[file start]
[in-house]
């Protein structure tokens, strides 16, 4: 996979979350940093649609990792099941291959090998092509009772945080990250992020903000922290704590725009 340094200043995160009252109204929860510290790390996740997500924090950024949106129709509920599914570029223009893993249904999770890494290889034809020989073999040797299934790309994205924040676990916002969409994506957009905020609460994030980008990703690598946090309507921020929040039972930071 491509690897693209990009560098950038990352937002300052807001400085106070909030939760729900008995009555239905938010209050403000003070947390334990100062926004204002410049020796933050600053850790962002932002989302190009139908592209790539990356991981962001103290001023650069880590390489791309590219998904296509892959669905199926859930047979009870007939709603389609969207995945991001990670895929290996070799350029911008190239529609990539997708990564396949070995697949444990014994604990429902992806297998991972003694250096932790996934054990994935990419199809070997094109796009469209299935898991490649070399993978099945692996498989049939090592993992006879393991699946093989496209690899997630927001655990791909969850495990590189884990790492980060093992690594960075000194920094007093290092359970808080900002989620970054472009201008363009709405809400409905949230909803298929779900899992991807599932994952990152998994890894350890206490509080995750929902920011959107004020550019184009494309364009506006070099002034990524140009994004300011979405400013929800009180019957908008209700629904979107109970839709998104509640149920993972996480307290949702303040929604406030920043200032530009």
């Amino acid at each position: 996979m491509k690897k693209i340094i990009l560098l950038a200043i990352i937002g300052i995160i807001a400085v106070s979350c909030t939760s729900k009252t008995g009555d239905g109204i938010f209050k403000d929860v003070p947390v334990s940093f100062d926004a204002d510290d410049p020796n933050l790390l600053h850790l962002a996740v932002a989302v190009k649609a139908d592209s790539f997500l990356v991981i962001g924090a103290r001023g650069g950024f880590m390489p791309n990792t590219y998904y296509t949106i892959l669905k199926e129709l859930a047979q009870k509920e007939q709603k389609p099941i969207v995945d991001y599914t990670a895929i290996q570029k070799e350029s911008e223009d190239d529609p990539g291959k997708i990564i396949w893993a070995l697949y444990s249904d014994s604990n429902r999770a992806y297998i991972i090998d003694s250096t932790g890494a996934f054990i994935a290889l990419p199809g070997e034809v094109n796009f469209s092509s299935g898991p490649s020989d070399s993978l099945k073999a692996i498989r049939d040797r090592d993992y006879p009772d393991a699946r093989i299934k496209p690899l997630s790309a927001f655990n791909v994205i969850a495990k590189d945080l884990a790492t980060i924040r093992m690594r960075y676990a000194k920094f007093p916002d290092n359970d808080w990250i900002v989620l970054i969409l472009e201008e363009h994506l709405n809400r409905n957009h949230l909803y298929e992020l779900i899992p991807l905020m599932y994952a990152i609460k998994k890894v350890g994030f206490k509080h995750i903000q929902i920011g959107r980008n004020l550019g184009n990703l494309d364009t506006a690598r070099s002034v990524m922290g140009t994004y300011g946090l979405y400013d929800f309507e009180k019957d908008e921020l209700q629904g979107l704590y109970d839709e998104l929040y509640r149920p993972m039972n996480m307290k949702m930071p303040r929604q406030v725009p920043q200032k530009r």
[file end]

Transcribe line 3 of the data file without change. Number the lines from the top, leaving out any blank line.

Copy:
């Amino acid at each position: 996979m491509k690897k693209i340094i990009l560098l950038a200043i990352i937002g300052i995160i807001a400085v106070s979350c909030t939760s729900k009252t008995g009555d239905g109204i938010f209050k403000d929860v003070p947390v334990s940093f100062d926004a204002d510290d410049p020796n933050l790390l600053h850790l962002a996740v932002a989302v190009k649609a139908d592209s790539f997500l990356v991981i962001g924090a103290r001023g650069g950024f880590m390489p791309n990792t590219y998904y296509t949106i892959l669905k199926e129709l859930a047979q009870k509920e007939q709603k389609p099941i969207v995945d991001y599914t990670a895929i290996q570029k070799e350029s911008e223009d190239d529609p990539g291959k997708i990564i396949w893993a070995l697949y444990s249904d014994s604990n429902r999770a992806y297998i991972i090998d003694s250096t932790g890494a996934f054990i994935a290889l990419p199809g070997e034809v094109n796009f469209s092509s299935g898991p490649s020989d070399s993978l099945k073999a692996i498989r049939d040797r090592d993992y006879p009772d393991a699946r093989i299934k496209p690899l997630s790309a927001f655990n791909v994205i969850a495990k590189d945080l884990a790492t980060i924040r093992m690594r960075y676990a000194k920094f007093p916002d290092n359970d808080w990250i900002v989620l970054i969409l472009e201008e363009h994506l709405n809400r409905n957009h949230l909803y298929e992020l779900i899992p991807l905020m599932y994952a990152i609460k998994k890894v350890g994030f206490k509080h995750i903000q929902i920011g959107r980008n004020l550019g184009n990703l494309d364009t506006a690598r070099s002034v990524m922290g140009t994004y300011g946090l979405y400013d929800f309507e009180k019957d908008e921020l209700q629904g979107l704590y109970d839709e998104l929040y509640r149920p993972m039972n996480m307290k949702m930071p303040r929604q406030v725009p920043q200032k530009r």